A piece of silicon carbide disk covered with a layer of graphene Reuters

A "game-changing" £60m science facility at the University of Manchester will be built by 2017, the Chancellor George Osborne has announced.

Graphene, which was discovered in 2004, is a 2-D material that is one atom thick and 200 times stronger than steel.

The Graphene Engineering Innovation Centre will be partially funded by £15m ($24m, €18m) from the Higher Education Funding Council for England's UK Research Partnership Investment Fund, £5m, from Innovate UK, formerly the Technology Strategy Board, and by £30m from the Abu Dhabi-based renewable energy firm Masdar.

The University of Manchester said additional funding for the centre and its programmes will be provided by other research funds and institutions.

The facility is designed to allow for the acceleration of applied research and development in partnership with other research organisations and industry.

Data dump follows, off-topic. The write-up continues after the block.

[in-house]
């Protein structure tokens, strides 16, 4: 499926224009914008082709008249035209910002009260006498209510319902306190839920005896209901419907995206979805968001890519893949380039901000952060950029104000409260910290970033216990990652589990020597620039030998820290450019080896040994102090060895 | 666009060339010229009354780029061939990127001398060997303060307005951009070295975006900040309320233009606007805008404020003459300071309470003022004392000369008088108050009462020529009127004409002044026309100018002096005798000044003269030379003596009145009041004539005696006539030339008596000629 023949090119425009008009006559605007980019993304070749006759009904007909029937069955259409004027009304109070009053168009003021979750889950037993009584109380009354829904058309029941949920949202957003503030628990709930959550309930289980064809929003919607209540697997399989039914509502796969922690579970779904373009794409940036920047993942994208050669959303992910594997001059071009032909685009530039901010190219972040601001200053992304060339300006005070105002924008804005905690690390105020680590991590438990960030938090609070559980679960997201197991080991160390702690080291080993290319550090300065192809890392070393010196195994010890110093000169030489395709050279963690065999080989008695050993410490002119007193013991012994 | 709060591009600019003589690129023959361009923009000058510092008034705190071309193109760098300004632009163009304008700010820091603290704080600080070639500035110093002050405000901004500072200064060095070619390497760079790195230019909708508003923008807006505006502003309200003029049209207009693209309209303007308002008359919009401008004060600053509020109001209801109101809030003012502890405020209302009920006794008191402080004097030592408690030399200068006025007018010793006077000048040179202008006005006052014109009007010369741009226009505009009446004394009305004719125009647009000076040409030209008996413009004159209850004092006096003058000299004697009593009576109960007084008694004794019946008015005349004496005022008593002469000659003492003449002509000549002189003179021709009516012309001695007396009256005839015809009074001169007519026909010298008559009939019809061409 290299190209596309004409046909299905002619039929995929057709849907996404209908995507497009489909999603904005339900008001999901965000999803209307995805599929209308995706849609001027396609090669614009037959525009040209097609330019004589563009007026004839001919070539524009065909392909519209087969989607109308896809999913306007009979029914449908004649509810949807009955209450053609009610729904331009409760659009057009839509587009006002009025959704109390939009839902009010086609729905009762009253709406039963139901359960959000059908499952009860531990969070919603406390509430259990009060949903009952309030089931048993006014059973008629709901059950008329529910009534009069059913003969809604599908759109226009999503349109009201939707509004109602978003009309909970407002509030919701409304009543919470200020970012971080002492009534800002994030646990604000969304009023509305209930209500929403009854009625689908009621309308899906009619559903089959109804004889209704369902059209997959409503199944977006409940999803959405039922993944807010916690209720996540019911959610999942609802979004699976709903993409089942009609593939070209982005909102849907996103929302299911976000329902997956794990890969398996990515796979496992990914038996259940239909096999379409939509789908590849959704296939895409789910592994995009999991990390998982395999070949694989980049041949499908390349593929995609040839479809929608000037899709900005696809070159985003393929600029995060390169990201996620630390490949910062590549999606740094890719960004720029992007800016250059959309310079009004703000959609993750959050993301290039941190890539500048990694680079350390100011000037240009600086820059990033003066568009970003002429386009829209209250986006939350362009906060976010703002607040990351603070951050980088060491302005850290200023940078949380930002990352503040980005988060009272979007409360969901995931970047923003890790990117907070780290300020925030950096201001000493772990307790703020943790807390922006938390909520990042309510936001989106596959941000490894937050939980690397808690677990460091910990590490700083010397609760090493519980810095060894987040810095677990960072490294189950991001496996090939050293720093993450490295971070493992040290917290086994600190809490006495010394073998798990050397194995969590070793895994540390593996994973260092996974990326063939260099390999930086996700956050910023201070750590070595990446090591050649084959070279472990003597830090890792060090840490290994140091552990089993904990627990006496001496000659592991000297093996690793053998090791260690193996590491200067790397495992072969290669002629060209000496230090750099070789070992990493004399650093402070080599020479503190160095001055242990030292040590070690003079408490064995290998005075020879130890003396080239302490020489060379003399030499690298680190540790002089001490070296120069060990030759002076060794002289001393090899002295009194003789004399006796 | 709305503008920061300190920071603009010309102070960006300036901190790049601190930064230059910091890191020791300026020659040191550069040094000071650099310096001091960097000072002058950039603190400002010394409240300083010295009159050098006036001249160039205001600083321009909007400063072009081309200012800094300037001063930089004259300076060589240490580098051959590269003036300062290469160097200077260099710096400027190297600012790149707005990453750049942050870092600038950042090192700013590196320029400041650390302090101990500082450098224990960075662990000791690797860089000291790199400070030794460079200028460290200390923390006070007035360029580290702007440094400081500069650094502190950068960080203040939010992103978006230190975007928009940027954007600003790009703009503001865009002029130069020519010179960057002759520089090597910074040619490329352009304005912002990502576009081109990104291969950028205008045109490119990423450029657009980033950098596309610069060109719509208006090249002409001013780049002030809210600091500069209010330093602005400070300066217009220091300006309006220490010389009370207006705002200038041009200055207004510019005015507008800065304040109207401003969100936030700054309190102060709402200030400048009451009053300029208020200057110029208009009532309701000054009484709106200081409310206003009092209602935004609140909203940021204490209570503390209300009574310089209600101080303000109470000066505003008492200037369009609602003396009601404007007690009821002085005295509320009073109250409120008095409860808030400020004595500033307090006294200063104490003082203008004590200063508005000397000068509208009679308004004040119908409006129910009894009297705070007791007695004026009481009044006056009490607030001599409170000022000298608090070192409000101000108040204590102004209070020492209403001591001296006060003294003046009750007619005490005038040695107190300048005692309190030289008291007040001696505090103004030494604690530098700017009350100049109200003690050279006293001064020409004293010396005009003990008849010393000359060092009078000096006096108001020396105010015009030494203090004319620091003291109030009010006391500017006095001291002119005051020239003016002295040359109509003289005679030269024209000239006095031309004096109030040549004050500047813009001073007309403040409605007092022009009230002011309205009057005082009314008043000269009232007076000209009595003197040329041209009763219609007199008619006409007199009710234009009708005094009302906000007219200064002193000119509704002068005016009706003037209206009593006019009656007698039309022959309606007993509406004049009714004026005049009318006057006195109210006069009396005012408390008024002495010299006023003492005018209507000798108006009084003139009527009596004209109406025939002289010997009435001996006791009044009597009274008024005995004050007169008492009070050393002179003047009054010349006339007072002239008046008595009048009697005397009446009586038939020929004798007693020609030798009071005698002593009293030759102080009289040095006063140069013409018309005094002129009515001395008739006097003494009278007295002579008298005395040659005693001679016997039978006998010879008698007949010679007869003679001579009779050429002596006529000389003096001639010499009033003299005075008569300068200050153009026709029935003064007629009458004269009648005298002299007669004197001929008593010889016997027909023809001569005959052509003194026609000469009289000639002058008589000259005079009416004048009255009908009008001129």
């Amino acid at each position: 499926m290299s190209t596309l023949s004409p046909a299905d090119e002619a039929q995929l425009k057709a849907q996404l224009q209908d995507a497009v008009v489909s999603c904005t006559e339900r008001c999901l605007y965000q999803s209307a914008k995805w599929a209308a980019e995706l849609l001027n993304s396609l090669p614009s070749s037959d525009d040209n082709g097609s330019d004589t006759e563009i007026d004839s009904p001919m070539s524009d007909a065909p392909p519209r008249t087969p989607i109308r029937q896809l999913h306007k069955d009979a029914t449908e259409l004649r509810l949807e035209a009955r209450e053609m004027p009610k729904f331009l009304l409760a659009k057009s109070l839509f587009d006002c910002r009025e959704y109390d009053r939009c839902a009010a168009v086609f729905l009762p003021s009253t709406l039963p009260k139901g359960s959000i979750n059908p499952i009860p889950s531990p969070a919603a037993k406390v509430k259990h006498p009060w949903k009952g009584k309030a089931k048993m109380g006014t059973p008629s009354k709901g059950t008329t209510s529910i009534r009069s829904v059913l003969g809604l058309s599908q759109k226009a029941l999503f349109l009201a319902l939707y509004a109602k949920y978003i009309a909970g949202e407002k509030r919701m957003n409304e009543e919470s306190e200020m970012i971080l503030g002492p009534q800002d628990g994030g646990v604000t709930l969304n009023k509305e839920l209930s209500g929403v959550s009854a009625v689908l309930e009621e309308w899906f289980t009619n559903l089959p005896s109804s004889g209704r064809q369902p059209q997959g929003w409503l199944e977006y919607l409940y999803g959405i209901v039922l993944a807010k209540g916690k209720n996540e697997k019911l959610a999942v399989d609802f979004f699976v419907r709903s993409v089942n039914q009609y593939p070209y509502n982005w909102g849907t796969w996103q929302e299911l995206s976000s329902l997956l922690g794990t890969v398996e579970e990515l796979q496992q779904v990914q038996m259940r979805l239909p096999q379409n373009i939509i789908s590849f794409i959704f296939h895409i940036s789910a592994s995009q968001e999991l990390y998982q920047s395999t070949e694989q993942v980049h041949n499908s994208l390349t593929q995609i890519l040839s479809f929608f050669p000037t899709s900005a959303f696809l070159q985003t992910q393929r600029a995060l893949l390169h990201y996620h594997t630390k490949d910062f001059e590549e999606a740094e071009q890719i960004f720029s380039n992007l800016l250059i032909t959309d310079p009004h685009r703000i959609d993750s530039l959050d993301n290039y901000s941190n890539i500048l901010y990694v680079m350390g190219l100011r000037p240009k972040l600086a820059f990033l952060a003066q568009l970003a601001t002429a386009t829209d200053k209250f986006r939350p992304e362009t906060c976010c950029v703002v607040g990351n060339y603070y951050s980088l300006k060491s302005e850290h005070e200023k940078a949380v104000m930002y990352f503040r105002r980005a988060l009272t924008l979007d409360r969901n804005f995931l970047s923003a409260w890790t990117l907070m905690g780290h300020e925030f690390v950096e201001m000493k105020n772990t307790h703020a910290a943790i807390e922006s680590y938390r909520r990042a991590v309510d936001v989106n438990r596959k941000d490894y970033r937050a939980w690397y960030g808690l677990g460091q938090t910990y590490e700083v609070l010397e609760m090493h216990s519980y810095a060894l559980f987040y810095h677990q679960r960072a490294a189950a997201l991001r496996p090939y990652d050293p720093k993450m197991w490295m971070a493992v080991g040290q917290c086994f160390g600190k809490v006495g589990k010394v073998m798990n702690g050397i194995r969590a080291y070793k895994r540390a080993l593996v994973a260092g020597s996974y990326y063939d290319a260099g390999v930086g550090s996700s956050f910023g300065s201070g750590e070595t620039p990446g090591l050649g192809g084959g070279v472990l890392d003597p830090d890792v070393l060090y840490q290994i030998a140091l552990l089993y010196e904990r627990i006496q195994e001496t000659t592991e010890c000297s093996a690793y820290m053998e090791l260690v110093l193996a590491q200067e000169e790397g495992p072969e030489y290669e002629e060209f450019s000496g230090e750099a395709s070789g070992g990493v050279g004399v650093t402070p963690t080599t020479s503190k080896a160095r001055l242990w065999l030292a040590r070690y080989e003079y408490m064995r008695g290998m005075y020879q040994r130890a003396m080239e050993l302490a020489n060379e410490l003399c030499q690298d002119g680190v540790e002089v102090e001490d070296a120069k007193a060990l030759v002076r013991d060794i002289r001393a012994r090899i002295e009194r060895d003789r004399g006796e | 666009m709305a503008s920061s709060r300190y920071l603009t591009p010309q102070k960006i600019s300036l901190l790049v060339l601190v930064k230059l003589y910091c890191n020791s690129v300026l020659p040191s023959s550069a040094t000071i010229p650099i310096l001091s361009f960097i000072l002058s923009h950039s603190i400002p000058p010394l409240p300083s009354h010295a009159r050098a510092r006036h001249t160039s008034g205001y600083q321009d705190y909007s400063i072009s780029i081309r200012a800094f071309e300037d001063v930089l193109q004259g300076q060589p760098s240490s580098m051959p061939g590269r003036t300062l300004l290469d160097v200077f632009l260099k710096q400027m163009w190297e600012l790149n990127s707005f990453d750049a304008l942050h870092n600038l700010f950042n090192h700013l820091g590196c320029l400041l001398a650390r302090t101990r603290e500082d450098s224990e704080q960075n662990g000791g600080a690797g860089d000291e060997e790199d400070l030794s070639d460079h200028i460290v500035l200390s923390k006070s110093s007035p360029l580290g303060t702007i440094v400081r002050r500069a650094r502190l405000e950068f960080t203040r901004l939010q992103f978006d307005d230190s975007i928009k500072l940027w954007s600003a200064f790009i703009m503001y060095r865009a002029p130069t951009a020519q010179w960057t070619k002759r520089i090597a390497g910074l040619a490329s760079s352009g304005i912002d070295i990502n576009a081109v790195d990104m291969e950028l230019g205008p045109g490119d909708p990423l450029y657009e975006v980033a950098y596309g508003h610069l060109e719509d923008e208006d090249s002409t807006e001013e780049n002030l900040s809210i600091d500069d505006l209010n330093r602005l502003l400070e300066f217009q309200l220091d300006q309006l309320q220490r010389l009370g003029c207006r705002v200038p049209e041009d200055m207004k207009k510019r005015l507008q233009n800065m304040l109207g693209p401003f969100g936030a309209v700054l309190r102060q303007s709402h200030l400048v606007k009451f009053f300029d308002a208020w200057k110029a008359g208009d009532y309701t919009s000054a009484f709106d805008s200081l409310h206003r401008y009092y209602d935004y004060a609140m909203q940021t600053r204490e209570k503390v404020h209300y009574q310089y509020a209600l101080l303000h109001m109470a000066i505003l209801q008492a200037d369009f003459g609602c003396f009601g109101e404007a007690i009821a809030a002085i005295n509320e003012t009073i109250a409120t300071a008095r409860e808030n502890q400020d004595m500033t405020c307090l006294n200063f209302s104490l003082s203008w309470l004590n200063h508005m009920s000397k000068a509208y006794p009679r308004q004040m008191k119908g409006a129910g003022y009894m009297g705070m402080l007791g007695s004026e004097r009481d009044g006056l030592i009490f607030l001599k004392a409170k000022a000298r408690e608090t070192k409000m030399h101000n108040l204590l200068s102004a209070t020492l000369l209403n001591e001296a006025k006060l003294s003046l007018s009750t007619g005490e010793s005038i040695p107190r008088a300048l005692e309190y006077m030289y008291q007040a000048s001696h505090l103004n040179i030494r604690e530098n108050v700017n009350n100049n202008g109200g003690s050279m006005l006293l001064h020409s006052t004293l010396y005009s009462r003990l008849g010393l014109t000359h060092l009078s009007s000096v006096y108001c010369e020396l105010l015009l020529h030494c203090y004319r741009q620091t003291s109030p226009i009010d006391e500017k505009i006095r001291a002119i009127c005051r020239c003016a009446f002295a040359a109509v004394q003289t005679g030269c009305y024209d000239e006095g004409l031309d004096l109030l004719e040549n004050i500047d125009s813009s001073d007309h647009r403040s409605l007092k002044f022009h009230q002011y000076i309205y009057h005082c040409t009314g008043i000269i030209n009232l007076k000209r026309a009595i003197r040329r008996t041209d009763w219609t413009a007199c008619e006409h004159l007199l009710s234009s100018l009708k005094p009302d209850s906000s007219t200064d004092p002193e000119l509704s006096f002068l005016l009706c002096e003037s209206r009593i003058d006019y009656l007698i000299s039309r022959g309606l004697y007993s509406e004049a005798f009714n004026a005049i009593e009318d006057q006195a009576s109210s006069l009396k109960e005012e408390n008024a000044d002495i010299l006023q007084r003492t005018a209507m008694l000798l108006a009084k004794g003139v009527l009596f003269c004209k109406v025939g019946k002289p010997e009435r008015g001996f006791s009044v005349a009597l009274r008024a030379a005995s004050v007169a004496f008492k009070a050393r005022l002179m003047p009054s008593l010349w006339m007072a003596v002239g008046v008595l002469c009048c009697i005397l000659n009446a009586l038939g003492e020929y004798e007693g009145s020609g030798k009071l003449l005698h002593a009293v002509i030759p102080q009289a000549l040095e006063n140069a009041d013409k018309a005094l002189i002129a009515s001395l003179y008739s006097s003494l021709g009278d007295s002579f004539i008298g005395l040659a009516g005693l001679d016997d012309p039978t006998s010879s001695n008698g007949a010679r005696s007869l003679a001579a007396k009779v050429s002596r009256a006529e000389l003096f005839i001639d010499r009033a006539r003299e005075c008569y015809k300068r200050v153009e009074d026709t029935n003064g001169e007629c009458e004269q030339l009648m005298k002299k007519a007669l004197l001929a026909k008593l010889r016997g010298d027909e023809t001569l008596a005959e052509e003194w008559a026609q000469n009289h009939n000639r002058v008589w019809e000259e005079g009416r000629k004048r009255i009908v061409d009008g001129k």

"The world-leading knowledge base is here in Manchester, and to harvest this knowledge for the benefit of the economy and society more widely, urgent infrastructure facilities are required," said Professor Colin Bailey, vice-president and dean of the faculty of engineering and physical sciences at the University of Manchester.

The university said the GEIC facility will also stimulate the commercial redevelopment of the North Campus, creating a cornerstone for "graphene city" and will enable a wider diversity of materials to be developed.

"Scientific innovation is at the heart of our long-term economic plan and this investment shows we are delivering," Osborne said.

"Graphene is potentially a game-changer – its properties make it one of the most important commercial scientific breakthroughs in recent memory.

"It presents tremendous opportunities with the potential to provide thousands of jobs and billions of pounds of further investment."